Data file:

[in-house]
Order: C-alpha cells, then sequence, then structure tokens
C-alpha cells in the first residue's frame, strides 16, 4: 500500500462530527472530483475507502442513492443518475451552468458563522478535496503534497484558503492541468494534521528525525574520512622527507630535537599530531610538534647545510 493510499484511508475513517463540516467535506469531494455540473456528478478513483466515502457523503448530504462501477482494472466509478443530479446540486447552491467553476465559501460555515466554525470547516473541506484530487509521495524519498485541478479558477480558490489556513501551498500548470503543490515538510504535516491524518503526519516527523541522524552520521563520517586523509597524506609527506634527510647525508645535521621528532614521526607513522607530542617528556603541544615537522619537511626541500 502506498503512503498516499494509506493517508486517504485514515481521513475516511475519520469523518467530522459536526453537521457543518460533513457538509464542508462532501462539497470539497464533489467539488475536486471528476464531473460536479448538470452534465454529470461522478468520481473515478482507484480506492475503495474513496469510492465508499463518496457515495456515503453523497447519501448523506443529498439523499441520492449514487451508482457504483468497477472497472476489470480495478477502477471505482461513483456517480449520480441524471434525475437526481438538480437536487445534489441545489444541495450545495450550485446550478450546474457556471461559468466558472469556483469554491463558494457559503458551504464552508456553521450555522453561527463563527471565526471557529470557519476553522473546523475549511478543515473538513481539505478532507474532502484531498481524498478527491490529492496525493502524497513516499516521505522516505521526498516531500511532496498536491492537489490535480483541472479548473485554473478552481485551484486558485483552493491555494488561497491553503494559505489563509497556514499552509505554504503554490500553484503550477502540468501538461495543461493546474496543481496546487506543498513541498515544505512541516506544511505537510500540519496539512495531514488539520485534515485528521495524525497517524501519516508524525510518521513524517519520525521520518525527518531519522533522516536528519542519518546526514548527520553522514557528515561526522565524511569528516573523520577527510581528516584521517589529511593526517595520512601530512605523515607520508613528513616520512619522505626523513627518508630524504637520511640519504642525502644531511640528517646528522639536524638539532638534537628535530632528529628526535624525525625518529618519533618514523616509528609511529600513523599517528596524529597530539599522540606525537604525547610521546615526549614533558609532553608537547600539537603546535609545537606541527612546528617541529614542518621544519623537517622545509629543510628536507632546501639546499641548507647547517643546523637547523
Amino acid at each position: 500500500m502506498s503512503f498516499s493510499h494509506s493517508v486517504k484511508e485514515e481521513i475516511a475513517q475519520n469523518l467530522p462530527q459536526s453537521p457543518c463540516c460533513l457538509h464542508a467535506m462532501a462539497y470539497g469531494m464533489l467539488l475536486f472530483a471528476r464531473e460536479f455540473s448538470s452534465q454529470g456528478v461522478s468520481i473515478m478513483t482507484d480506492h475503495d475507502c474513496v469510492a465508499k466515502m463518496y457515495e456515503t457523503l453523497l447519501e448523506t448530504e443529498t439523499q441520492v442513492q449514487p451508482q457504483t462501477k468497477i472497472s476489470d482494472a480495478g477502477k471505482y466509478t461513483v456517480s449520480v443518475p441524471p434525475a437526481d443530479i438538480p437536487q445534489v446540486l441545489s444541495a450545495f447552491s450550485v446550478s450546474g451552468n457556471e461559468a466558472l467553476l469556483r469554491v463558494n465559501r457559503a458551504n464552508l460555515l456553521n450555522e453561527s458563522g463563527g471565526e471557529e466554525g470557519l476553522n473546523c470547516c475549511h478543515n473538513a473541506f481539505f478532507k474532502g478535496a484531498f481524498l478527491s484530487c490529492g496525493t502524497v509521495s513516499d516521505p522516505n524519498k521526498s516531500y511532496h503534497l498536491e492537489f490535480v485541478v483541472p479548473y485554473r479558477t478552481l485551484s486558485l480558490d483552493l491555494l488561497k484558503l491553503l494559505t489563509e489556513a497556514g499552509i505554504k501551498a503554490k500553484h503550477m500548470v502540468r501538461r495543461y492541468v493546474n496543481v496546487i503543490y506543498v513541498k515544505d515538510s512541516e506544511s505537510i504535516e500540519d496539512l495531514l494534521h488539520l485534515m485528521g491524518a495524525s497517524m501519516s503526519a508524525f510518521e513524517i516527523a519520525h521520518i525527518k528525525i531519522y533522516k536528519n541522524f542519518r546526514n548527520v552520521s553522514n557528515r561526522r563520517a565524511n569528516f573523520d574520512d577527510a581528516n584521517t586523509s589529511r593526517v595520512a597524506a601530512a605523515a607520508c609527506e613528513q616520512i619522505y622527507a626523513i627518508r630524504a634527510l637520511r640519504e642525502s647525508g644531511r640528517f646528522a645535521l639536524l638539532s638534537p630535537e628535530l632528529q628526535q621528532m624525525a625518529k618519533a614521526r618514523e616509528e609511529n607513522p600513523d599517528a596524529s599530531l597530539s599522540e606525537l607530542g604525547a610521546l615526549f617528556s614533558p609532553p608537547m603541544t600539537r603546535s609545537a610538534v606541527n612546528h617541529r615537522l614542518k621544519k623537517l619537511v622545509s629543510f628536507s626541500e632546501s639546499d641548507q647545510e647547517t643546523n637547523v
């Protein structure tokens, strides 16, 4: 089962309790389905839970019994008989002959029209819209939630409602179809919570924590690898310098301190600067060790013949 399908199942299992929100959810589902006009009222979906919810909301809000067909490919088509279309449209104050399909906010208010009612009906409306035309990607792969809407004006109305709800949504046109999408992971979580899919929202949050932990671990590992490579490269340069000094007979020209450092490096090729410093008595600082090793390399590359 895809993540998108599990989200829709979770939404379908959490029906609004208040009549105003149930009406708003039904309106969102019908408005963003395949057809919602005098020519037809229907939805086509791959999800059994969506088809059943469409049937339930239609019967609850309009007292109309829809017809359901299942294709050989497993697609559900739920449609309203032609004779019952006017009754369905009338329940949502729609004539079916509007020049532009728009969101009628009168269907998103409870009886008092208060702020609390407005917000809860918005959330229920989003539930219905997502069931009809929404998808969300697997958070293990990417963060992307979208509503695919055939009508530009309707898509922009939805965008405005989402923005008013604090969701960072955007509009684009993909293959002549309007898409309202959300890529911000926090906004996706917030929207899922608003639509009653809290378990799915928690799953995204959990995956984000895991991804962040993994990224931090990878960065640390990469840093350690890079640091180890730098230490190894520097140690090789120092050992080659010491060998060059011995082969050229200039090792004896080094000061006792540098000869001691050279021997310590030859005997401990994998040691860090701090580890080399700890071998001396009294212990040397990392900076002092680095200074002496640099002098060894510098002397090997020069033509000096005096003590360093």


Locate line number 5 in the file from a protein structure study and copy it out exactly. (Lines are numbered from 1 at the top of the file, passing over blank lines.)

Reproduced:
């Protein structure tokens, strides 16, 4: 089962309790389905839970019994008989002959029209819209939630409602179809919570924590690898310098301190600067060790013949 399908199942299992929100959810589902006009009222979906919810909301809000067909490919088509279309449209104050399909906010208010009612009906409306035309990607792969809407004006109305709800949504046109999408992971979580899919929202949050932990671990590992490579490269340069000094007979020209450092490096090729410093008595600082090793390399590359 895809993540998108599990989200829709979770939404379908959490029906609004208040009549105003149930009406708003039904309106969102019908408005963003395949057809919602005098020519037809229907939805086509791959999800059994969506088809059943469409049937339930239609019967609850309009007292109309829809017809359901299942294709050989497993697609559900739920449609309203032609004779019952006017009754369905009338329940949502729609004539079916509007020049532009728009969101009628009168269907998103409870009886008092208060702020609390407005917000809860918005959330229920989003539930219905997502069931009809929404998808969300697997958070293990990417963060992307979208509503695919055939009508530009309707898509922009939805965008405005989402923005008013604090969701960072955007509009684009993909293959002549309007898409309202959300890529911000926090906004996706917030929207899922608003639509009653809290378990799915928690799953995204959990995956984000895991991804962040993994990224931090990878960065640390990469840093350690890079640091180890730098230490190894520097140690090789120092050992080659010491060998060059011995082969050229200039090792004896080094000061006792540098000869001691050279021997310590030859005997401990994998040691860090701090580890080399700890071998001396009294212990040397990392900076002092680095200074002496640099002098060894510098002397090997020069033509000096005096003590360093």